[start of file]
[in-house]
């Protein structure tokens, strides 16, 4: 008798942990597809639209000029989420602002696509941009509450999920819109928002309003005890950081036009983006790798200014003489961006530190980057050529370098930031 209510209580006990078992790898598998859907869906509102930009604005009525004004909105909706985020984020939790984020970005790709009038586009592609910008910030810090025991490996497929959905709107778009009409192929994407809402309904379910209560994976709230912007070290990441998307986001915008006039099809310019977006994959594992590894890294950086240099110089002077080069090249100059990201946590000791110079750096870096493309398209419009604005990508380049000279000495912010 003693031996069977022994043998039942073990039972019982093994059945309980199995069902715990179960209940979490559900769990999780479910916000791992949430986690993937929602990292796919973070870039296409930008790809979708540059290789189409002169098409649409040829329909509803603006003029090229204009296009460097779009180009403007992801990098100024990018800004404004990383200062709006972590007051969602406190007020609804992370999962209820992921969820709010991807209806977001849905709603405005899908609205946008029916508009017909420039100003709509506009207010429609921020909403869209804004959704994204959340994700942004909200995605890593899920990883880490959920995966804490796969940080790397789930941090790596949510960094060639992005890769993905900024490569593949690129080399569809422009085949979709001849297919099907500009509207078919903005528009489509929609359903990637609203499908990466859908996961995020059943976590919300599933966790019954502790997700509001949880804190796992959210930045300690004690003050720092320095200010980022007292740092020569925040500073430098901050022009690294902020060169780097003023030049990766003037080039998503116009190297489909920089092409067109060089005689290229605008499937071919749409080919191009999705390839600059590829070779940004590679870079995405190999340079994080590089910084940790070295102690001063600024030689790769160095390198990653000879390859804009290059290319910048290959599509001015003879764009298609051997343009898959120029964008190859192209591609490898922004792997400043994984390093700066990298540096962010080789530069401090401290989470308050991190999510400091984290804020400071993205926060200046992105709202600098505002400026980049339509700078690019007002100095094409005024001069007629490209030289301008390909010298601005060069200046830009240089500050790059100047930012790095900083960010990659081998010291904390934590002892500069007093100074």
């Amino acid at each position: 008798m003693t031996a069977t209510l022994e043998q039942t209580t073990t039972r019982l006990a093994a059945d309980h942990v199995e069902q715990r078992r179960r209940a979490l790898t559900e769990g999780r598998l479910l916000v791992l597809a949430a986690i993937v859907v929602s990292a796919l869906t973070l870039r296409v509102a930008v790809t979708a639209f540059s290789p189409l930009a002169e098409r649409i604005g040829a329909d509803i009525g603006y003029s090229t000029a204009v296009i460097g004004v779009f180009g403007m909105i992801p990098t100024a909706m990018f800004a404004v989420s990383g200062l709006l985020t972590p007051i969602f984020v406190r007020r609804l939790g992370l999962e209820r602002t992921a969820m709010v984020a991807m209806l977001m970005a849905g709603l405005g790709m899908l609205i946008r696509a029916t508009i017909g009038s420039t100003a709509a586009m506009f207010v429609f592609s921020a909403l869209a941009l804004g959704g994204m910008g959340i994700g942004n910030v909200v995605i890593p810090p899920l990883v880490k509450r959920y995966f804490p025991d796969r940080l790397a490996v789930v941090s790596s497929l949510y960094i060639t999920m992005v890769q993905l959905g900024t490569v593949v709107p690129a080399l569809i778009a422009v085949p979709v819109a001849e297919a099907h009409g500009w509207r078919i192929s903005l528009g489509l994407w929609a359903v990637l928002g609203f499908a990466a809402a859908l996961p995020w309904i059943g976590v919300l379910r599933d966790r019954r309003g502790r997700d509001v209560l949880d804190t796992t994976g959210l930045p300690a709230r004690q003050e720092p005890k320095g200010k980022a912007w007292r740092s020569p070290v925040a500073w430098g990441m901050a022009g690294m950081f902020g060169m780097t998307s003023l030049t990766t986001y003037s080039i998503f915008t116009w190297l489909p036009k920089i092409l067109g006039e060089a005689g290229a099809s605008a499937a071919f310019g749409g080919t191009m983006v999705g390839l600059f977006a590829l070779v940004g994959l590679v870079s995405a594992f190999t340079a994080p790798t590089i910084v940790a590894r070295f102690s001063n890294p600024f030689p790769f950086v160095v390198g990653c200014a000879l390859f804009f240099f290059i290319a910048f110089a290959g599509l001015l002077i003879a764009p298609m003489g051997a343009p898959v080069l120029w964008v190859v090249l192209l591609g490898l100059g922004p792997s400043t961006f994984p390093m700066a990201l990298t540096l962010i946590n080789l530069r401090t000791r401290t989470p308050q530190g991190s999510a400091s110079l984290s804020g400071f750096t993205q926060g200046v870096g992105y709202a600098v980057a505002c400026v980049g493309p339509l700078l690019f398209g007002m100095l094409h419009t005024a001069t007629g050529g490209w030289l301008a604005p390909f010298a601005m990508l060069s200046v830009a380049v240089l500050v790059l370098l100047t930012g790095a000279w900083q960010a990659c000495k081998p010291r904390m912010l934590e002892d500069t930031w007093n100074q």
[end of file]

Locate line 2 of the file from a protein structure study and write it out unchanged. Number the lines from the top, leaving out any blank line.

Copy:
């Protein structure tokens, strides 16, 4: 008798942990597809639209000029989420602002696509941009509450999920819109928002309003005890950081036009983006790798200014003489961006530190980057050529370098930031 209510209580006990078992790898598998859907869906509102930009604005009525004004909105909706985020984020939790984020970005790709009038586009592609910008910030810090025991490996497929959905709107778009009409192929994407809402309904379910209560994976709230912007070290990441998307986001915008006039099809310019977006994959594992590894890294950086240099110089002077080069090249100059990201946590000791110079750096870096493309398209419009604005990508380049000279000495912010 003693031996069977022994043998039942073990039972019982093994059945309980199995069902715990179960209940979490559900769990999780479910916000791992949430986690993937929602990292796919973070870039296409930008790809979708540059290789189409002169098409649409040829329909509803603006003029090229204009296009460097779009180009403007992801990098100024990018800004404004990383200062709006972590007051969602406190007020609804992370999962209820992921969820709010991807209806977001849905709603405005899908609205946008029916508009017909420039100003709509506009207010429609921020909403869209804004959704994204959340994700942004909200995605890593899920990883880490959920995966804490796969940080790397789930941090790596949510960094060639992005890769993905900024490569593949690129080399569809422009085949979709001849297919099907500009509207078919903005528009489509929609359903990637609203499908990466859908996961995020059943976590919300599933966790019954502790997700509001949880804190796992959210930045300690004690003050720092320095200010980022007292740092020569925040500073430098901050022009690294902020060169780097003023030049990766003037080039998503116009190297489909920089092409067109060089005689290229605008499937071919749409080919191009999705390839600059590829070779940004590679870079995405190999340079994080590089910084940790070295102690001063600024030689790769160095390198990653000879390859804009290059290319910048290959599509001015003879764009298609051997343009898959120029964008190859192209591609490898922004792997400043994984390093700066990298540096962010080789530069401090401290989470308050991190999510400091984290804020400071993205926060200046992105709202600098505002400026980049339509700078690019007002100095094409005024001069007629490209030289301008390909010298601005060069200046830009240089500050790059100047930012790095900083960010990659081998010291904390934590002892500069007093100074």